Millers Oils offers vast opportunities, an equal voice and shares in the business. Manufacturing has never looked so good.
Lauder: Technology is changing and influencing the skills required in the workforce. How are you dealing with that at Millers Oils?
Cocking: What we make at Millers is a high-tech product in terms of the technical knowledge that goes into it, so as technology comes along, we have to bring in new skills and identify where the gaps are. We encourage our staff to identify their own training needs as well.
Ward: Lubricants is incredibly complicated. There are so many applications and different grades with each application.
Cocking: There’s a lot of regulation too. And the manufacturers we supply dictate what can and can’t go into the products, so it’s constantly changing. It’s an easy process to make a lubricant but very difficult and complicated to decide what goes into it. That’s the magic.
Lauder: What new markets have you identified?
Cocking: The obvious one is electric vehicles that will require a different type of lubricant, so we have to monitor that space.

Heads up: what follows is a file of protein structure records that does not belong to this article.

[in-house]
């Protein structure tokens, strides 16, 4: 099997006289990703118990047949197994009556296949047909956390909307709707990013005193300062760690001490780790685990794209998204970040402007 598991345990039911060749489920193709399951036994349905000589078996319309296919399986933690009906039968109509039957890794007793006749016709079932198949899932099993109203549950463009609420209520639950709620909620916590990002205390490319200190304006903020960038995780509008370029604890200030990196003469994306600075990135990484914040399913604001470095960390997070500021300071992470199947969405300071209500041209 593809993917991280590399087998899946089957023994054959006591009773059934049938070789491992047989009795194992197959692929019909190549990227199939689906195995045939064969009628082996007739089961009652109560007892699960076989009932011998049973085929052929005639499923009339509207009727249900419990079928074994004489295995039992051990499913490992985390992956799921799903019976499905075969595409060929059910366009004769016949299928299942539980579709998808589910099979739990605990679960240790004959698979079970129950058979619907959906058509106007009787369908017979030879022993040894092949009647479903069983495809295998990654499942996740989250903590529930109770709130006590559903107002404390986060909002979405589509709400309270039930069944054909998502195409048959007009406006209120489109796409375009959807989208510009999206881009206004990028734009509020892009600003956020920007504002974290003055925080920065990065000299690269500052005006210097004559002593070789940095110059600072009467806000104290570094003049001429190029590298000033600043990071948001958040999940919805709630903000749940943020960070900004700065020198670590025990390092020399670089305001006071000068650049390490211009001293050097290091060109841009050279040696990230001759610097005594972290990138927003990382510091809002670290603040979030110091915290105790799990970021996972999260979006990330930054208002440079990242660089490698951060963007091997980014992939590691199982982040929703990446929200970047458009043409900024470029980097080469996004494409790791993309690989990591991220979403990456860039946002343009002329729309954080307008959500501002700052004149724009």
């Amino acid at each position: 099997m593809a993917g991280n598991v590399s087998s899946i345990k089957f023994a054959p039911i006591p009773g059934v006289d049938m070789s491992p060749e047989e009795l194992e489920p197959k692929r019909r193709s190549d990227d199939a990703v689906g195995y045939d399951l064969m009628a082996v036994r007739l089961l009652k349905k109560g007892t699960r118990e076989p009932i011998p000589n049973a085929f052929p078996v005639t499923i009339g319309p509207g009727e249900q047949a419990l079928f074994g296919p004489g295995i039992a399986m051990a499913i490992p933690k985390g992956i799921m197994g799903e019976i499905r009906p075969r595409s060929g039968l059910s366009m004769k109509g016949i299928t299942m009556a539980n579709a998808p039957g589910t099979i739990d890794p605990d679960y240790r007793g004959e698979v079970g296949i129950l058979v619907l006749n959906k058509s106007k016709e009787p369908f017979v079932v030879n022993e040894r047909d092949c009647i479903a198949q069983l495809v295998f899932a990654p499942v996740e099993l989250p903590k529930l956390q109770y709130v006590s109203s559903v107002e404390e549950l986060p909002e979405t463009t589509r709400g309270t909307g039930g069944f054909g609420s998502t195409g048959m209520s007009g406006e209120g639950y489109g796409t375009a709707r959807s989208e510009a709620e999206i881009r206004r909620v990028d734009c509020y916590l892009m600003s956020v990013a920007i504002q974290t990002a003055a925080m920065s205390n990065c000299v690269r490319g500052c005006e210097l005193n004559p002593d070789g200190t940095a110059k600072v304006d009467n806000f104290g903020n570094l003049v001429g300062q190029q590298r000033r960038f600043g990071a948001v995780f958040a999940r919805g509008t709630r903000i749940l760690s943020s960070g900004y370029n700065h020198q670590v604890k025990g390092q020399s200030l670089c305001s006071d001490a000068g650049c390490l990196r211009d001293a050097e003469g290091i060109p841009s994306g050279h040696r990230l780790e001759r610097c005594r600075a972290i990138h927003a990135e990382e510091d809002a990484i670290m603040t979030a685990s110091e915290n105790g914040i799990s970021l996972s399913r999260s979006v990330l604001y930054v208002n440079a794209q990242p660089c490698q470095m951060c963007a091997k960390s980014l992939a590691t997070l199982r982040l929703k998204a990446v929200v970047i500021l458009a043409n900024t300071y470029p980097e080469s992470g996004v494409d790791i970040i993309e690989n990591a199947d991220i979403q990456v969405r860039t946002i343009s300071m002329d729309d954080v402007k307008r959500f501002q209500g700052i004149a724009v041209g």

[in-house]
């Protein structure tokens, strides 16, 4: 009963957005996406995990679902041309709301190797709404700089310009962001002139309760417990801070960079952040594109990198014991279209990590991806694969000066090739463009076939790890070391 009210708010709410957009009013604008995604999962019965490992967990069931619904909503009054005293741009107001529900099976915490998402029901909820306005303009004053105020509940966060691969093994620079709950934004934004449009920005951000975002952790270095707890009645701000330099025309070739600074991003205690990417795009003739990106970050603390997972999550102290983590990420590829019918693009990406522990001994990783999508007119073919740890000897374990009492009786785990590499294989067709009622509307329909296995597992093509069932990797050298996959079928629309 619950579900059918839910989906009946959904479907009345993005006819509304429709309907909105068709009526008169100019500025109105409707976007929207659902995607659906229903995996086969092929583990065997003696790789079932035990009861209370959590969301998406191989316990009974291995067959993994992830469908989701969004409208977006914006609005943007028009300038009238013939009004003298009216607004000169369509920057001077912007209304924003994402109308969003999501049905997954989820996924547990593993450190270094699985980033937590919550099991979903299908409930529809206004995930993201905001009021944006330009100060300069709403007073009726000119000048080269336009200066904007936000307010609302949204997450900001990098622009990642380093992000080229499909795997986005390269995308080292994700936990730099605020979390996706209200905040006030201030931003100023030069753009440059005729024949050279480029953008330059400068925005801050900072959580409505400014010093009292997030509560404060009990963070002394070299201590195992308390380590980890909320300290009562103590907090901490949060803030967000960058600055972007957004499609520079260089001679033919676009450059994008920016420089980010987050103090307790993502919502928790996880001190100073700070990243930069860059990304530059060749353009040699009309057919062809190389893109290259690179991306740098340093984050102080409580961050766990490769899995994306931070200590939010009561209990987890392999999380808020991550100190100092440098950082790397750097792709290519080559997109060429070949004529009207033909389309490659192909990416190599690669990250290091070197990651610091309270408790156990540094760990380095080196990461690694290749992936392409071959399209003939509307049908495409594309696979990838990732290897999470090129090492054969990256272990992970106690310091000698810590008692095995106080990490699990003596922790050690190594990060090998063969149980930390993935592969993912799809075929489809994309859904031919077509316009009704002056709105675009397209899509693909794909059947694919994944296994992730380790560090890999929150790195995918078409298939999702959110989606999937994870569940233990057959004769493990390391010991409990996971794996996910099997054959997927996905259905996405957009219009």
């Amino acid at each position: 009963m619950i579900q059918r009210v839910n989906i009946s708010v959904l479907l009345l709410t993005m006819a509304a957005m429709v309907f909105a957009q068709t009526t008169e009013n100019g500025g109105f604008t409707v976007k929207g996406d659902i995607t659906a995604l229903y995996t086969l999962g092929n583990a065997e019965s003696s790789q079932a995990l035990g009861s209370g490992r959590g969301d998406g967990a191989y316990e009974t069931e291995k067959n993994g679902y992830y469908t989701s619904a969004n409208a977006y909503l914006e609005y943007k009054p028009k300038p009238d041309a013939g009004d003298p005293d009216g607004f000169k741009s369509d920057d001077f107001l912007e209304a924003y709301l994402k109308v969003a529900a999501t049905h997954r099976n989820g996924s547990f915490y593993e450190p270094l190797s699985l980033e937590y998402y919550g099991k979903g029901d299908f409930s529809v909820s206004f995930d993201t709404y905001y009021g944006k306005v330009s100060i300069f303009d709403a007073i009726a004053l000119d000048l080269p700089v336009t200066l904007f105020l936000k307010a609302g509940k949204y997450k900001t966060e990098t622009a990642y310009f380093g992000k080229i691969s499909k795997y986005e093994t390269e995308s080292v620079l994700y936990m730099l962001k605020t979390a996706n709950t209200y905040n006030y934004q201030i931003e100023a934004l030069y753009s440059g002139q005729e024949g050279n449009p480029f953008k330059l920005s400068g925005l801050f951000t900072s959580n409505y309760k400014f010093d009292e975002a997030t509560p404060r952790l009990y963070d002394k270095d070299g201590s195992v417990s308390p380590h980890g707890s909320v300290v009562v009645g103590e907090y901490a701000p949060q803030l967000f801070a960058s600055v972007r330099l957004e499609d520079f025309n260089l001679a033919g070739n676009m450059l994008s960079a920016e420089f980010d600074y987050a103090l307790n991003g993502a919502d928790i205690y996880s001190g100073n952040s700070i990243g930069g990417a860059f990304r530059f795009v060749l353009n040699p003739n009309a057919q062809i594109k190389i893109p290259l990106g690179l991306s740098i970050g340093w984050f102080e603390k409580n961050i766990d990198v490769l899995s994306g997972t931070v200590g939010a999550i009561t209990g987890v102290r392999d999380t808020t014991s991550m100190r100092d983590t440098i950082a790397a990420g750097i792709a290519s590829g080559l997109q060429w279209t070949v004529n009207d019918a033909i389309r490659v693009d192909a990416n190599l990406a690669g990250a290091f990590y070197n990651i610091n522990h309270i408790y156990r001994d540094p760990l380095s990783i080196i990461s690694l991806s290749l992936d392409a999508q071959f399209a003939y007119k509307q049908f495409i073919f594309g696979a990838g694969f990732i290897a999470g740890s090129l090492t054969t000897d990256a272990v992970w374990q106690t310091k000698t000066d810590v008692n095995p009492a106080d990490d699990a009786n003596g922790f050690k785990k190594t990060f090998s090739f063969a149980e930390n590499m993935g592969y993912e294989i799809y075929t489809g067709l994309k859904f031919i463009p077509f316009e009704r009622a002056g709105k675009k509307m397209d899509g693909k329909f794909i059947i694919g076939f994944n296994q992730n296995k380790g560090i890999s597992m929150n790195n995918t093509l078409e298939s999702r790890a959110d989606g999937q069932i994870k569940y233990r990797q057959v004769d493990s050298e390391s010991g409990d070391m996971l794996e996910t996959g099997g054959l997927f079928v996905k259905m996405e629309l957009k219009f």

Ward: Then there are processor oils that go into product to make plastic for example. So you have lubricants for machines, agriculture and commercial vehicles. There is a whole raft of opportunity and the biggest challenge for us is identifying the area where we should concentrate. The market is huge.
Lauder: How has digital transformation and ecommerce affected your business?
Ward: I can see the logic of manufacturers wanting to sell direct to the end customer through digital channels. But the issue for us, and for a lot of SMEs, is the sheer volume of customers you would have to be in contact with. In automotive for example, there are 34 million vehicles on the road. We would have to be the size of Amazon to cater to every customer we could potentially reach.
Cocking: So our preferred channel is the telephone for direct customer contact. A lot of our business is built on relationships and with ecommerce you lose that because it becomes price driven. Our nearest competitors are Castrol, Total, Fuchs; huge, well-known, multi-million global companies. They work to a different scale, so as a low volume, high value supplier, our focus is on value add.
Lauder: Millers Oils has a lot of female executives. Do you benefit from a finding in our research – that women have greater communication and collaboration skills?
Cocking: Diversity isn’t a factor for me. Everything is on merit, so I don’t even think about gender when we are interviewing. When I joined the company there were a lot of women in senior management positions and that hasn’t changed so we are probably at the other end of the scale.